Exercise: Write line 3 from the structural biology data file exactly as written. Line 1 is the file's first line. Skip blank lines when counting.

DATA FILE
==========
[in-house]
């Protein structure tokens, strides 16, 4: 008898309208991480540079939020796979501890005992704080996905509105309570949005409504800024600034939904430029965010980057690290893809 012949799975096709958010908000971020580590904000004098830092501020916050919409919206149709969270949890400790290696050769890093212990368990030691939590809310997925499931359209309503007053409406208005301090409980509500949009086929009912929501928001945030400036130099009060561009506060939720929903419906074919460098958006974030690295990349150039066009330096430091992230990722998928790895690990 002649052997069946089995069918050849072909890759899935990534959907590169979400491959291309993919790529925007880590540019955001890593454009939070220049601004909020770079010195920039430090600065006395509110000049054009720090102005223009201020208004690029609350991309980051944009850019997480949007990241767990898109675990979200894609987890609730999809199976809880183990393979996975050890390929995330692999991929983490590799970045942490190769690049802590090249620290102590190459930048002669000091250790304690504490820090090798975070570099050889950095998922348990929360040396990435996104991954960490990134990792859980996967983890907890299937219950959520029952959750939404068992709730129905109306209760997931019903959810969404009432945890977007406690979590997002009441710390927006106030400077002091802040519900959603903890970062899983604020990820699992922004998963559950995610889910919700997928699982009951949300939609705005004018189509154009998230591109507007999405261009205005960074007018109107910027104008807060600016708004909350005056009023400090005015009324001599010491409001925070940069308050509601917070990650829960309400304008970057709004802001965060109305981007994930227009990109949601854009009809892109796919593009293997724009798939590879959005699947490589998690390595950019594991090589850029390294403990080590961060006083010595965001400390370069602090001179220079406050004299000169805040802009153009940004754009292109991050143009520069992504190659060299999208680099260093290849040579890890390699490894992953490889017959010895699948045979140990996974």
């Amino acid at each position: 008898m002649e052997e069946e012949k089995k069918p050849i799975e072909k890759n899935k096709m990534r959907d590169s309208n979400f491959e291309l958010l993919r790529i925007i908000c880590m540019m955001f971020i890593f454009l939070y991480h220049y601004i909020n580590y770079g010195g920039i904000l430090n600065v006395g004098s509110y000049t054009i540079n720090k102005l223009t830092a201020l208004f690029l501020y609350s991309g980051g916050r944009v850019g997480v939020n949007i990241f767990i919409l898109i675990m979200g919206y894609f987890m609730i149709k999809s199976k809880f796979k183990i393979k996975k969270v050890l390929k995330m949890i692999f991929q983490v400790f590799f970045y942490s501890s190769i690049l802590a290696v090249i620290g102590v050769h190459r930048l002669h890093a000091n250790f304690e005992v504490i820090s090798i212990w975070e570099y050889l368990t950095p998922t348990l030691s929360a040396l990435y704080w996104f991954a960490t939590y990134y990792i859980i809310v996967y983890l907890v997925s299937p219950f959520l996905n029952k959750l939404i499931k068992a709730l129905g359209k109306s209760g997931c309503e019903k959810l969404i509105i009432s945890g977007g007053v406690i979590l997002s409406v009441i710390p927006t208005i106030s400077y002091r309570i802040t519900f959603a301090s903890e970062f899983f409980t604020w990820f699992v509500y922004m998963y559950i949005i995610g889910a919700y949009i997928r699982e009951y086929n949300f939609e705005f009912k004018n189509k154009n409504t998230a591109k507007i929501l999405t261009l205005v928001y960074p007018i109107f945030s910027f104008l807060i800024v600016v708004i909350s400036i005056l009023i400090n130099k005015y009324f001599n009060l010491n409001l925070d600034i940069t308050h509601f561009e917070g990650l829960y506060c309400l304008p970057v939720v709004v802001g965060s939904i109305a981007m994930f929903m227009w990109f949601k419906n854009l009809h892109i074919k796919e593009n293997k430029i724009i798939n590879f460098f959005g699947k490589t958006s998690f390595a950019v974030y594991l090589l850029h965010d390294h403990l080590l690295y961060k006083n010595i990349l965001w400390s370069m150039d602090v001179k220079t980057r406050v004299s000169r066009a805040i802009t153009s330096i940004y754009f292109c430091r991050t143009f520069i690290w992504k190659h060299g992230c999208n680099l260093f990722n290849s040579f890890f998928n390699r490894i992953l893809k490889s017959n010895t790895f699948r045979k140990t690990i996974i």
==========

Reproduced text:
């Amino acid at each position: 008898m002649e052997e069946e012949k089995k069918p050849i799975e072909k890759n899935k096709m990534r959907d590169s309208n979400f491959e291309l958010l993919r790529i925007i908000c880590m540019m955001f971020i890593f454009l939070y991480h220049y601004i909020n580590y770079g010195g920039i904000l430090n600065v006395g004098s509110y000049t054009i540079n720090k102005l223009t830092a201020l208004f690029l501020y609350s991309g980051g916050r944009v850019g997480v939020n949007i990241f767990i919409l898109i675990m979200g919206y894609f987890m609730i149709k999809s199976k809880f796979k183990i393979k996975k969270v050890l390929k995330m949890i692999f991929q983490v400790f590799f970045y942490s501890s190769i690049l802590a290696v090249i620290g102590v050769h190459r930048l002669h890093a000091n250790f304690e005992v504490i820090s090798i212990w975070e570099y050889l368990t950095p998922t348990l030691s929360a040396l990435y704080w996104f991954a960490t939590y990134y990792i859980i809310v996967y983890l907890v997925s299937p219950f959520l996905n029952k959750l939404i499931k068992a709730l129905g359209k109306s209760g997931c309503e019903k959810l969404i509105i009432s945890g977007g007053v406690i979590l997002s409406v009441i710390p927006t208005i106030s400077y002091r309570i802040t519900f959603a301090s903890e970062f899983f409980t604020w990820f699992v509500y922004m998963y559950i949005i995610g889910a919700y949009i997928r699982e009951y086929n949300f939609e705005f009912k004018n189509k154009n409504t998230a591109k507007i929501l999405t261009l205005v928001y960074p007018i109107f945030s910027f104008l807060i800024v600016v708004i909350s400036i005056l009023i400090n130099k005015y009324f001599n009060l010491n409001l925070d600034i940069t308050h509601f561009e917070g990650l829960y506060c309400l304008p970057v939720v709004v802001g965060s939904i109305a981007m994930f929903m227009w990109f949601k419906n854009l009809h892109i074919k796919e593009n293997k430029i724009i798939n590879f460098f959005g699947k490589t958006s998690f390595a950019v974030y594991l090589l850029h965010d390294h403990l080590l690295y961060k006083n010595i990349l965001w400390s370069m150039d602090v001179k220079t980057r406050v004299s000169r066009a805040i802009t153009s330096i940004y754009f292109c430091r991050t143009f520069i690290w992504k190659h060299g992230c999208n680099l260093f990722n290849s040579f890890f998928n390699r490894i992953l893809k490889s017959n010895t790895f699948r045979k140990t690990i996974i």